Floating Point Interval for Swift
When working on code where I'm doing a lot of calculation in geometric spaces such as layout, animation, or color, I often find myself using the concept of a floating point interval: a closed range on the floating point number line. However, the existing ClosedRange
requires its bounds to be ordered, which makes it less than useful for geometric calculations where a coordinates can travel or be interpolated in either direction.
I have developed a pure Swift type, Interval
along with an operator to construct such intervals that I have found very useful, and think others might find it useful too. It might be worth considering including in the Standard Library.
The Swift package including unit tests is available here.
Definition
The basic type is defined as follows:
public struct Interval<T: FloatingPoint> : Equatable, Hashable {
public typealias Bound = T
public let a: Bound
public let b: Bound
public init(_ a: Bound, _ b: Bound) {
self.a = a
self.b = b
}
}
Interval Formation Operator
In addition, a new interval formation operator is introduced:
infix operator .. : RangeFormationPrecedence
public func .. <T>(left: T, right: T) > Interval<T> {
Interval(left, right)
}
This operator, like the range formation operators, makes it easy to create Intervals in code:
let i = 0..100
let j = 100..3.14
In practice I have not found any trouble keeping the new operator ..
and the existing range formation operators ...
and ..<
distinct in my mind.
Geometric Queries
Unlike ClosedRange
, a
and b
can be in any order. This means this type has to deal with the various cases that entails, and thus it also provides computed attributes like:
isAscending 
is a < b ? 
isDescending 
is a > b ? 
isEmpty 
is a == b ? This is different from ClosedRange , which always returns true . 
reversed 
Interval(b, a) 
normalized 
returns Interval with values ordered so isAscending is true

min 
min(a, b) 
max 
max(a, b) 
Because Interval
is designed to be used with geometric calculations, it contains a number of geometric operators:
extent 
b  a 
contains 
Does self contain a particular coordinate? 
contains 
Does self fully contain another Interval ? 
intersects 
Does self intersect (overlap) another Interval ? 
intersection 
Returns an Interval which is the overlapping part of self and another Interval , or nil if they don't intersect.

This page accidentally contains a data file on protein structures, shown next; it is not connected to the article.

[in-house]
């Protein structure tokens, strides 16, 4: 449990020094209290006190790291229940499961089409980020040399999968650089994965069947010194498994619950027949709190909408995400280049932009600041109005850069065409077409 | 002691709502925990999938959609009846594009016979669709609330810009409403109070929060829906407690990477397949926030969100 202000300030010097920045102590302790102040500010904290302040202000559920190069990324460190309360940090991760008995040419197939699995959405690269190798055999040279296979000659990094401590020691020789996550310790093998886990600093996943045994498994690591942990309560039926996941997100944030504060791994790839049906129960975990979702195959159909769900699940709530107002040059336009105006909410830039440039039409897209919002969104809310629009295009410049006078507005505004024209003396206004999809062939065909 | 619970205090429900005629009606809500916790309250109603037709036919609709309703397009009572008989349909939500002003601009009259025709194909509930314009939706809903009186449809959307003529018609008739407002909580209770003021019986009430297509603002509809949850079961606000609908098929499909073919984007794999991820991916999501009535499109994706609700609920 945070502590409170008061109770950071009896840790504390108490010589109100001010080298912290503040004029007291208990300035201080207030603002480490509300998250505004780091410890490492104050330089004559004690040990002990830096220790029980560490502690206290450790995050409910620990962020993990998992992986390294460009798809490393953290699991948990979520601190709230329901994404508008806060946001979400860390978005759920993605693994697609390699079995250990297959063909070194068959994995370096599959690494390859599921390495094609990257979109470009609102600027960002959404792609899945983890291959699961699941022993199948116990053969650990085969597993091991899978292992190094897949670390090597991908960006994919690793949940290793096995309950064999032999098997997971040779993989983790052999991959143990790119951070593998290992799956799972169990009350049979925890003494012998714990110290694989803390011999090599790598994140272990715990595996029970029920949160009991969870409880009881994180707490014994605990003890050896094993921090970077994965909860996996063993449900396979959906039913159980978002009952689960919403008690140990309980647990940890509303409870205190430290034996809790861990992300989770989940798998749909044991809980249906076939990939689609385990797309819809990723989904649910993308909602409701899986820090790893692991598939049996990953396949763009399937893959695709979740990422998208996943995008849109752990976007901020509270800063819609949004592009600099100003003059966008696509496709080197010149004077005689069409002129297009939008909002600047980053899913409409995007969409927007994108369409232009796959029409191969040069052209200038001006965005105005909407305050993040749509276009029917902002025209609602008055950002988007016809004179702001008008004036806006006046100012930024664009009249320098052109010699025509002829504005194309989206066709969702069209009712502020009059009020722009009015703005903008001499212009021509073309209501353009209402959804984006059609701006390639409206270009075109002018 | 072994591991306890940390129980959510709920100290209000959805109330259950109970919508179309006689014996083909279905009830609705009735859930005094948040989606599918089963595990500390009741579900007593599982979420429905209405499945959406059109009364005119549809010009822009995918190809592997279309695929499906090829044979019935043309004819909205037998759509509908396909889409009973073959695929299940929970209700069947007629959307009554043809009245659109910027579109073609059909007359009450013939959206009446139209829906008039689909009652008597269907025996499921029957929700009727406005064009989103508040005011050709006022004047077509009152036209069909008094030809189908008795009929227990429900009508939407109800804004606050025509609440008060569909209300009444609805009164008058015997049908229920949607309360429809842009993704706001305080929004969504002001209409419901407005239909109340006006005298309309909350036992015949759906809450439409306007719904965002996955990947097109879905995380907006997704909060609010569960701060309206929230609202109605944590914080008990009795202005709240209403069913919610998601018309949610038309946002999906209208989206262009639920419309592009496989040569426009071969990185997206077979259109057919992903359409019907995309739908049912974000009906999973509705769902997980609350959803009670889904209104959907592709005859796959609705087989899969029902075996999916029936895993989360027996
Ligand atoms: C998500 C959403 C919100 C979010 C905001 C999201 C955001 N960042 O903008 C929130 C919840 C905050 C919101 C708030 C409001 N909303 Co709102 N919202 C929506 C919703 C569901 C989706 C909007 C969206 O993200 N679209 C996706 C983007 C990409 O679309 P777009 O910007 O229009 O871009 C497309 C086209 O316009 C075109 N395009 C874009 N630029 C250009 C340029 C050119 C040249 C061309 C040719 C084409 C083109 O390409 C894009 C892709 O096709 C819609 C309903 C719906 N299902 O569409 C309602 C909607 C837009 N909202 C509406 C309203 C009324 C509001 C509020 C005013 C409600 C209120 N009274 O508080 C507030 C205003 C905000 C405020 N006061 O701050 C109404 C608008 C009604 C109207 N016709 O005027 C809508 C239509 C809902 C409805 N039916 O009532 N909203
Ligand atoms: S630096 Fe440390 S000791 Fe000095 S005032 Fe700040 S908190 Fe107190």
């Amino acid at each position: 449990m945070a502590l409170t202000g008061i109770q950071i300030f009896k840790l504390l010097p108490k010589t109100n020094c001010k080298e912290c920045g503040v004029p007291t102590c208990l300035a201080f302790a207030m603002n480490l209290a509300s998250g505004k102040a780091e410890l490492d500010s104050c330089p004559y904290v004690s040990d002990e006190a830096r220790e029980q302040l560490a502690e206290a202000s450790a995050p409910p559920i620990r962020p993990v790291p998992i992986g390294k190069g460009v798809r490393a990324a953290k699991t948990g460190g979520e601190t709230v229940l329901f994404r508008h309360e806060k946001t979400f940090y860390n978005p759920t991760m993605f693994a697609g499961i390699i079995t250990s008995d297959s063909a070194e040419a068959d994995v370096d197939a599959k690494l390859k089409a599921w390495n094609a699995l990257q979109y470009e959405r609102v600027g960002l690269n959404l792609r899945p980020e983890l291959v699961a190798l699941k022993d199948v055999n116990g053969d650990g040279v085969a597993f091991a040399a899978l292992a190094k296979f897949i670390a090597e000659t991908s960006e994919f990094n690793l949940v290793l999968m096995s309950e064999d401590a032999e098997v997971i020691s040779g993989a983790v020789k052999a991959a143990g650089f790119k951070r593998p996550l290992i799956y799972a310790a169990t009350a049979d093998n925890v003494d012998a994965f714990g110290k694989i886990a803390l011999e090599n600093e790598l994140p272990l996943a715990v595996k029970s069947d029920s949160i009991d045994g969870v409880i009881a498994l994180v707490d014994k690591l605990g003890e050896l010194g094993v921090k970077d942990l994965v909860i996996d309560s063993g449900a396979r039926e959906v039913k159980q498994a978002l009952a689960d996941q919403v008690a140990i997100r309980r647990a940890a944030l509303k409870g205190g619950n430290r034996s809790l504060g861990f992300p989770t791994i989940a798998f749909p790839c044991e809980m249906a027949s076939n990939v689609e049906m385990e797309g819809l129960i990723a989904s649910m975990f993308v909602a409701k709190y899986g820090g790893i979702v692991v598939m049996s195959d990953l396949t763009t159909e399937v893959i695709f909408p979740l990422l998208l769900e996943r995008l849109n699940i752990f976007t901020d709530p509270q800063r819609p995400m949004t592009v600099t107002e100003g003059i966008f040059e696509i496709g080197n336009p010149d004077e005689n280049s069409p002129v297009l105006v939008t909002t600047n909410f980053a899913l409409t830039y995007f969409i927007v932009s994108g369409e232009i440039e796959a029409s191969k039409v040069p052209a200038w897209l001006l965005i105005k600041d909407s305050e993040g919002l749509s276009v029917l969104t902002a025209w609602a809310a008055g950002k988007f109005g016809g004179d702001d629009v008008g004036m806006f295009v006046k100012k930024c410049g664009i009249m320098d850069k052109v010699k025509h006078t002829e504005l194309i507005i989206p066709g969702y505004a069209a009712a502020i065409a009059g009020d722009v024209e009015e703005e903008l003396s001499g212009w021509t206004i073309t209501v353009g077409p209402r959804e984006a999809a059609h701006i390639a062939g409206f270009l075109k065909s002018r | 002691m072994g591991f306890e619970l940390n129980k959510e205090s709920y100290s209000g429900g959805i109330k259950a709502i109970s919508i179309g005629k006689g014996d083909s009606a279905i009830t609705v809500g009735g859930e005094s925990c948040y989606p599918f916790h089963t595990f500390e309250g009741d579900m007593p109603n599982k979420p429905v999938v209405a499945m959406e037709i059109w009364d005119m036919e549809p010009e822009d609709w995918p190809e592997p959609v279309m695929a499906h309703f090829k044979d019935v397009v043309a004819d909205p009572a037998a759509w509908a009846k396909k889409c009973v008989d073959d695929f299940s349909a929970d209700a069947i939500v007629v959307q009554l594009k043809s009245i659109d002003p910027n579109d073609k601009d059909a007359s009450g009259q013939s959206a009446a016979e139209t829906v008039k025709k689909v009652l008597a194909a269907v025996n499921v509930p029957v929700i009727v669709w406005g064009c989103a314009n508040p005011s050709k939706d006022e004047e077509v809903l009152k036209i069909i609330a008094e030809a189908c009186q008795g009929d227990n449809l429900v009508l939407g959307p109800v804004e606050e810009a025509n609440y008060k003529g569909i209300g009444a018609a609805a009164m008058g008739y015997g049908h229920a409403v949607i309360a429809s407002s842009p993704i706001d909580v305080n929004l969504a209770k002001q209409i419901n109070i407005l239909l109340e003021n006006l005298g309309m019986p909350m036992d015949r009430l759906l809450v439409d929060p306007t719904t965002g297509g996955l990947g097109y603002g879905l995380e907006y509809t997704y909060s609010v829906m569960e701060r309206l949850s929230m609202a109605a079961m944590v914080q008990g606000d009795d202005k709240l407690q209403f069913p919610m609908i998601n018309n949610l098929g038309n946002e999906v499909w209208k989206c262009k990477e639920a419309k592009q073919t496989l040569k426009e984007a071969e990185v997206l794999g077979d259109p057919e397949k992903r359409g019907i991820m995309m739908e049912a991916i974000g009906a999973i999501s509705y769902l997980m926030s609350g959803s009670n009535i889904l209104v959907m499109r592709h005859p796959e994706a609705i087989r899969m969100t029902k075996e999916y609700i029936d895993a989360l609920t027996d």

union 
Returns an Interval subtending the greatest extents of self and another interval. 
Linear Interpolation
One place Interval
shines is when you need to do linear interpolation. An extension on FloatingPoint
makes every one of these types interpolable into and out of normalized unit spaces and between spaces.
Interpolation is not clamped, so interpolating a value outside the interval 0..1
to another interval results in extrapolation.
extension FloatingPoint {
/// The value linearly interpolated from the unit interval `0..1` to the interval `a..b`.
public func interpolated(to i: Interval<Self>) > Self
/// The value linearly interpolated from the interval `a..b` into the unit interval `0..1`.
public func interpolated(from i: Interval<Self>) > Self
/// The value linearly interpolated from the interval `i1` to the interval `i2`.
public func interpolated(from i1: Interval<Self>, to i2: Interval<Self>) > Self
}
Here is an example of using Interval
to interpolate between two colors:
import Interval
struct Color : CustomStringConvertible {
let r, g, b: Double
private func f(_ n: Double) > String { return String(format: "%.2f", n) }
var description: String { "(r: \(f(r)), g: \(f(g)), b: \(f(b)))" }
func interpolated(to other: Color, at t: Double) > Color {
Color(
r: t.interpolated(to: r..other.r),
g: t.interpolated(to: g..other.g),
b: t.interpolated(to: b..other.b)
)
}
}
let darkTurquoise = Color(r: 0, g: 0.8, b: 0.81)
let salmon = Color(r: 0.98, g: 0.5, b: 0.45)
for t in stride(from: 0.0, to: 1.1, by: 0.1) {
let c = darkTurquoise.interpolated(to: salmon, at: t)
print(String(format: "%.1f", t) + ": " + c.description)
}
When run, the output below is produced. Notice that the r
value is increasing while g
and b
are decreasing.
0.0: (r: 0.00, g: 0.80, b: 0.81)
0.1: (r: 0.10, g: 0.77, b: 0.77)
0.2: (r: 0.20, g: 0.74, b: 0.74)
0.3: (r: 0.29, g: 0.71, b: 0.70)
0.4: (r: 0.39, g: 0.68, b: 0.67)
0.5: (r: 0.49, g: 0.65, b: 0.63)
0.6: (r: 0.59, g: 0.62, b: 0.59)
0.7: (r: 0.69, g: 0.59, b: 0.56)
0.8: (r: 0.78, g: 0.56, b: 0.52)
0.9: (r: 0.88, g: 0.53, b: 0.49)
1.0: (r: 0.98, g: 0.50, b: 0.45)
Interoperability with ClosedRange
To provide interoperability with ClosedRange
, conversion constructors are provided. When converting from Interval
to ClosedRange
, the bounds are normalized so a
<= b
.
extension Interval {
public init(_ r: ClosedRange<Bound>)
}
extension ClosedRange where Bound: FloatingPoint {
public init(_ i: Interval<Bound>)
}
Interoperability with Random Number Generation
Extensions on Float
, Double
, and CGFloat
provide the ability to produce random numbers in an interval.
extension Double {
public static func random(in interval: Interval<Self>) > Self
public static func random<T: RandomNumberGenerator>(in interval: Interval<Self>, using generator: inout T) > Self
}